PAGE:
GREEN SEA TURTLE being cleaned by YELLOW TANGs
Chelonia mydas and Zebrasoma flavescens
Green sea turtles are reptiles whose ancestors evolved on land and took to the sea to live about 150 million years ago. They are one of the few species so ancient that they watched the dinosaurs evolve and become extinct.
In this photo - This Green Sea Turtle is getting cleaned by Yellow Tangs. Like most surgeonfish, yellow tangs are algae eaters. This works well for the turtles that are unable to wash their own backs. Yellow tangs are the number one fish caught here in Hawaii for export to the aquarium market and are becoming very rare on some the Islands. Please don’t buy any wild fish for your aquariums. You will make the turtles very happy. Source & other images for sale here: http://reeflections.smugmug.com
The green turtle is a large sea turtle that inhabits tropical and subtropical coastal waters around the world. Occasionally seen sunbathing, it is one of the few marine turtles known to leave the water other than at nesting times.
It is named not for the color of its shell, which is normally brown or olive depending on its habitat, but for the greenish color of its skin.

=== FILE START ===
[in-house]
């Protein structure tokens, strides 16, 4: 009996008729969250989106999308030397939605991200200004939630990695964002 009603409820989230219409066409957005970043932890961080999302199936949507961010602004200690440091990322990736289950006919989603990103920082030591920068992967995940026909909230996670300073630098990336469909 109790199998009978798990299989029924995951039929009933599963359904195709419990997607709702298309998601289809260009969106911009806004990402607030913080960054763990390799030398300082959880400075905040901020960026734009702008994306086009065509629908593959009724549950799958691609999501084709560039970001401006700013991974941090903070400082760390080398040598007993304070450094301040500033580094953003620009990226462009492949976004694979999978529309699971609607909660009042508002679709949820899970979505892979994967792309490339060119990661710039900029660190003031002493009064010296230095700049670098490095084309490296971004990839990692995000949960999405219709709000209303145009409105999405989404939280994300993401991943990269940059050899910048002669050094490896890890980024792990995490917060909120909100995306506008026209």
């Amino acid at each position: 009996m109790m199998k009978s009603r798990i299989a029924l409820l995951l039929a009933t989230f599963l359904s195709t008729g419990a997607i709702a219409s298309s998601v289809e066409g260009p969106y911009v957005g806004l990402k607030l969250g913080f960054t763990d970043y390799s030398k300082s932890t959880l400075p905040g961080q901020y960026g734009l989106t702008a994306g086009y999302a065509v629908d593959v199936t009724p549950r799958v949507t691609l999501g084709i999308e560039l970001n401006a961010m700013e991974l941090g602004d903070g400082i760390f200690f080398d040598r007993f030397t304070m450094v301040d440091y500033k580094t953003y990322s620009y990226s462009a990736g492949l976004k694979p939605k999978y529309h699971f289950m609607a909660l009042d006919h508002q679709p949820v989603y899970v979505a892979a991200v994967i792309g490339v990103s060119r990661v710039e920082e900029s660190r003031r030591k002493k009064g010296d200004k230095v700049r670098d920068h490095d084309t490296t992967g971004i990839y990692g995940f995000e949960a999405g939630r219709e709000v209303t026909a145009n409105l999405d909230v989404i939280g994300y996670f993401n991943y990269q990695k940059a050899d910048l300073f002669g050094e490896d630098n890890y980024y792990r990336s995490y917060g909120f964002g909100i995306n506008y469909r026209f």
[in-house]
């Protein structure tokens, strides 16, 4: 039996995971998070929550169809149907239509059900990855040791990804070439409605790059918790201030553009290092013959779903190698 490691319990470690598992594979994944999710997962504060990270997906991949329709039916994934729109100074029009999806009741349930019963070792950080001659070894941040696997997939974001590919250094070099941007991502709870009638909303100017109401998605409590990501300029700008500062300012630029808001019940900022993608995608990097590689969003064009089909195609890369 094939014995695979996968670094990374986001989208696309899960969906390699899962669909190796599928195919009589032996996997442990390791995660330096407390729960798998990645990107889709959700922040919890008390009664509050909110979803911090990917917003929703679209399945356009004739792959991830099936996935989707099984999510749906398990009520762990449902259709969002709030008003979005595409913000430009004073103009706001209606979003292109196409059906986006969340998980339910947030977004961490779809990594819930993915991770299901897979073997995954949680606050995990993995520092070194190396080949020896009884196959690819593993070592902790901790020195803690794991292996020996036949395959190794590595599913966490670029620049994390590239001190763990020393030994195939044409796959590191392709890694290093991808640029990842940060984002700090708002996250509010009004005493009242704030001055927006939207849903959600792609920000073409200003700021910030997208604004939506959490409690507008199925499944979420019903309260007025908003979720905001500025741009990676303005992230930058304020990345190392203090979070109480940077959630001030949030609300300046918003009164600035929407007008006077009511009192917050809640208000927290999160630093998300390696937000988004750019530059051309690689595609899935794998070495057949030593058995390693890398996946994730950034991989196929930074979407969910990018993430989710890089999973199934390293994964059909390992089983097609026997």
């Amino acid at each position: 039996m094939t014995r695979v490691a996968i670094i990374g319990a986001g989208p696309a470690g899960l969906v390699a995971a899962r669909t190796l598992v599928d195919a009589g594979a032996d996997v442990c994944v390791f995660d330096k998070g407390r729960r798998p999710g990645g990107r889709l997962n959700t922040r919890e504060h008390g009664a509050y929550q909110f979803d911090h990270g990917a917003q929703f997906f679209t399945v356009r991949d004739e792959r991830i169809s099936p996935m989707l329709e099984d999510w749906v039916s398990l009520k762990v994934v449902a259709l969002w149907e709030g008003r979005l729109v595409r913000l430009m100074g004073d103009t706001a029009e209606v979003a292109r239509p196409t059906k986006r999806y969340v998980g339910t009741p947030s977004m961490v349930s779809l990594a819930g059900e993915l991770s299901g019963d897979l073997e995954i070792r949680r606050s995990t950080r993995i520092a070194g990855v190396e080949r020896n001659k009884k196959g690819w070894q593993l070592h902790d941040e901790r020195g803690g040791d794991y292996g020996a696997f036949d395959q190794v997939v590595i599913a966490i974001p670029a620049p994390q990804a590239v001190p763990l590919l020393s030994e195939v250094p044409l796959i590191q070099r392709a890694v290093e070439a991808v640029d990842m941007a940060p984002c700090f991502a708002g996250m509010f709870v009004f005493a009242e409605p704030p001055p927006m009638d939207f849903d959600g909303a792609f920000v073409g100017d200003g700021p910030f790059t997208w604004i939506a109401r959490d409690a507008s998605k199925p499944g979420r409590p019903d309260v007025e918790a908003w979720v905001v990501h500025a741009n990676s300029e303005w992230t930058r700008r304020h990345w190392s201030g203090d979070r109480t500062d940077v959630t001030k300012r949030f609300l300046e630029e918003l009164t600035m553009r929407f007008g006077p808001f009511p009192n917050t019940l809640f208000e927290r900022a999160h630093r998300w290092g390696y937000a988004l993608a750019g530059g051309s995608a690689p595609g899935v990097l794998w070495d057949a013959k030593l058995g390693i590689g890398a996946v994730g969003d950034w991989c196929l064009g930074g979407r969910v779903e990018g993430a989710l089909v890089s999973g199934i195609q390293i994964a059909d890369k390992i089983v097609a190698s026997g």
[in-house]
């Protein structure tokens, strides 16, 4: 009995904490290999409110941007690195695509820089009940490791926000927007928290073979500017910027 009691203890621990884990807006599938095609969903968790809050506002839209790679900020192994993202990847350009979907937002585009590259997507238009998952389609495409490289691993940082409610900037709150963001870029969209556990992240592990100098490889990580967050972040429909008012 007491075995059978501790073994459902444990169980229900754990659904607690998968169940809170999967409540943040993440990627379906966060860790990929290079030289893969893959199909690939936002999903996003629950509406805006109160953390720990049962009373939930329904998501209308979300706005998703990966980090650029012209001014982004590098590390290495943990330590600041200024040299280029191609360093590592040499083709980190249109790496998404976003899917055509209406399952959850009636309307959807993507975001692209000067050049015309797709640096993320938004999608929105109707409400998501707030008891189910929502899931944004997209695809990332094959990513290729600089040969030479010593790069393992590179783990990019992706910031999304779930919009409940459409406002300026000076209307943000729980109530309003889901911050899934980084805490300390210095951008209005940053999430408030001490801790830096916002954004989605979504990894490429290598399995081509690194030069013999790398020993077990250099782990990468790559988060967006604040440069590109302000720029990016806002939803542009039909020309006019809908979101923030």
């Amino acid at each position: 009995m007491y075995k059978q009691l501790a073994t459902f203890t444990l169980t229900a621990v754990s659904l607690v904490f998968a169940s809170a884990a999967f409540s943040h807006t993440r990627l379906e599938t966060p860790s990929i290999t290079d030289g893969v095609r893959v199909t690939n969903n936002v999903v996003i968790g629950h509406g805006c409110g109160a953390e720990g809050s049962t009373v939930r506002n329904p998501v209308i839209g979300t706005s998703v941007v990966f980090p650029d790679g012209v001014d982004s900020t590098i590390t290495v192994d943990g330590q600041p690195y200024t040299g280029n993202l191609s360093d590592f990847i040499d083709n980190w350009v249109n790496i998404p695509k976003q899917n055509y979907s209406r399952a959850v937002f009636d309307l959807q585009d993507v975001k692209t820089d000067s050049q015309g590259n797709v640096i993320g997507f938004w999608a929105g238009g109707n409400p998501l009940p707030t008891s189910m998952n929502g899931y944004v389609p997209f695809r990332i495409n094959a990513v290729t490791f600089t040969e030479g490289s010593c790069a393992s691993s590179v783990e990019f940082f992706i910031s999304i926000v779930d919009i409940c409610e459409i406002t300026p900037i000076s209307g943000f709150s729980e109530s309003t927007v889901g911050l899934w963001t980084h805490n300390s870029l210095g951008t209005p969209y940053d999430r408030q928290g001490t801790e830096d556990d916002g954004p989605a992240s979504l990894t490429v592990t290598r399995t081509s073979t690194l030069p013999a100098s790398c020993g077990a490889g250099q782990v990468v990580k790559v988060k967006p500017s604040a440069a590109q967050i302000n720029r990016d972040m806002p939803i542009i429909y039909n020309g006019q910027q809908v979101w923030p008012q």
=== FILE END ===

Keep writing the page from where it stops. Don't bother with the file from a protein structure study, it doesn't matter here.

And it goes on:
Weighing up to 700 pounds (317.5 kilograms) green turtles are among the largest sea turtles in the world. Their proportionally small head is non-retractable and extends from a heart-shaped carapace that measures up to 5 feet (1.5 meters). Males are slightly larger than females and have a longer tail. Both have flippers that resemble paddles, which make them powerful and graceful swimmers.
Unlike most sea turtles, adult green turtles are herbivores, feeding on sea grasses and algae. Juveniles, however, will also eat invertebrates like crabs, jellyfish, and sponges.
Other “cleaning” posts:
Pilot Fish Cleaning White-Tip Reef Shark
Whale Shark cleaning